To Eat or Not to Eat - Outdoor Swimmer Magazine
Nutrition,  Top Tips

To Eat or Not to Eat

During endurance exercise your body utilises two major fuel sources: carbohydrate and fat

Fat is the primary fuel for the aerobic system, which is the predominant energy system during low intensity endurance exercise. It is also stored in abundance in the body, so is almost impossible to deplete. 

When exercise intensity increases above the capacity of the aerobic system, the anaerobic system kicks in to make up the short fall in energy required by the working muscles. This system uses carbohydrate heavily as a fuel, of which the body has a limited supply. To be a successful endurance swimmer, both the aerobic and anaerobic systems must be working as efficiently as possible.


Recent Research

Some recent sports science research has shown a ‘train low, race high’ approach to training can increase the body’s ability to utilise fat as a fuel source. This involves training in a fasted stated but racing in a carbohydrate loaded state. 

Fasted training often occurs after an overnight sleep, where carbohydrate stores are limited, or in a carbohydrate depleted state such as when doing an afternoon training session after a hard morning training session, with insufficient carbohydrate intake to restore glycogen stores in between.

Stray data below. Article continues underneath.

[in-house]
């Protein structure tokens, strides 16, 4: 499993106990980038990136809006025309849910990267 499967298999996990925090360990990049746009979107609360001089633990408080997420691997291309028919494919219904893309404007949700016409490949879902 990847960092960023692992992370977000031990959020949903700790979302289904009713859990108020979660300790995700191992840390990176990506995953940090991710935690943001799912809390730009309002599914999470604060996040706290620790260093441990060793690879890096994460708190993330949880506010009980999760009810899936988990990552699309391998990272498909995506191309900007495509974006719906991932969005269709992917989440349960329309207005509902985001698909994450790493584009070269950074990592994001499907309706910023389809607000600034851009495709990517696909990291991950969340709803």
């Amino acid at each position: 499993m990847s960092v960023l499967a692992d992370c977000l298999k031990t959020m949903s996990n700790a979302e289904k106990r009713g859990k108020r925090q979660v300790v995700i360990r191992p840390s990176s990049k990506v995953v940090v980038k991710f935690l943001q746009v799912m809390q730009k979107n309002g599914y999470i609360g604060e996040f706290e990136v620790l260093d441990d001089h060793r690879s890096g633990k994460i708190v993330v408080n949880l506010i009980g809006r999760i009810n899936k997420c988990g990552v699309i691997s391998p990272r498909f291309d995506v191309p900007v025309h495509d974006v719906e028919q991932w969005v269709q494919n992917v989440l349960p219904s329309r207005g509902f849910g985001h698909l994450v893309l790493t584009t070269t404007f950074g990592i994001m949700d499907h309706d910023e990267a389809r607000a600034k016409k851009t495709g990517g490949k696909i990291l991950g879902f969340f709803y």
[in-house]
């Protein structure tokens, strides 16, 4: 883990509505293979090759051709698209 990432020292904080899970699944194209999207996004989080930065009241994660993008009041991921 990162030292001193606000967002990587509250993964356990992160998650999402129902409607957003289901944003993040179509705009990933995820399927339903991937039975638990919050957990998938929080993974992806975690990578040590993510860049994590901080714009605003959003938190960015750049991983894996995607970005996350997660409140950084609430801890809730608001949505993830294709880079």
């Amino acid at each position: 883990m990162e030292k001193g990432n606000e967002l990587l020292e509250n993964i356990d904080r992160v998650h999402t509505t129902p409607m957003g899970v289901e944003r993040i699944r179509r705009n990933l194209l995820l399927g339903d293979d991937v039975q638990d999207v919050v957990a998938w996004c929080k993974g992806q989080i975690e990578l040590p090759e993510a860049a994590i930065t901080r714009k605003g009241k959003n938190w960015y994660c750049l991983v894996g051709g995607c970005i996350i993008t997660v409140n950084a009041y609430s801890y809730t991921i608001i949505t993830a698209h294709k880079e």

This training method has been shown to cause different stresses on the body compared to training whilst fuelling with carbohydrate, essentially increasing the body’s ability to utilise fat as a fuel source. This is naturally of interest to any endurance athlete as a great fat burning capacity will preserve their precious carbohydrate stores by reducing the contribution from the anaerobic system allowing the athlete to exercise longer before “hitting the wall” and experiencing the catastrophic drop in performance that goes with it.


Practical potential benefits

From a practical perspective, and away from the limitations of scientific study, there is a potential benefit from fasted training, but this has to be very carefully managed as there are a number of negative factors associated with it. 

First and foremost, as the anaerobic system relies on carbohydrate to function, any fasted training will significantly limit the intensity that can be achieved and also increase the perceived effort, so high intensity sessions (using predominately the anaerobic system) will be almost impossible. 

This will significantly reduce the quality and effectiveness of the training. Fasted training also results in muscle protein breakdown and will impair immune function, leaving an athlete at more risk of illness and infections.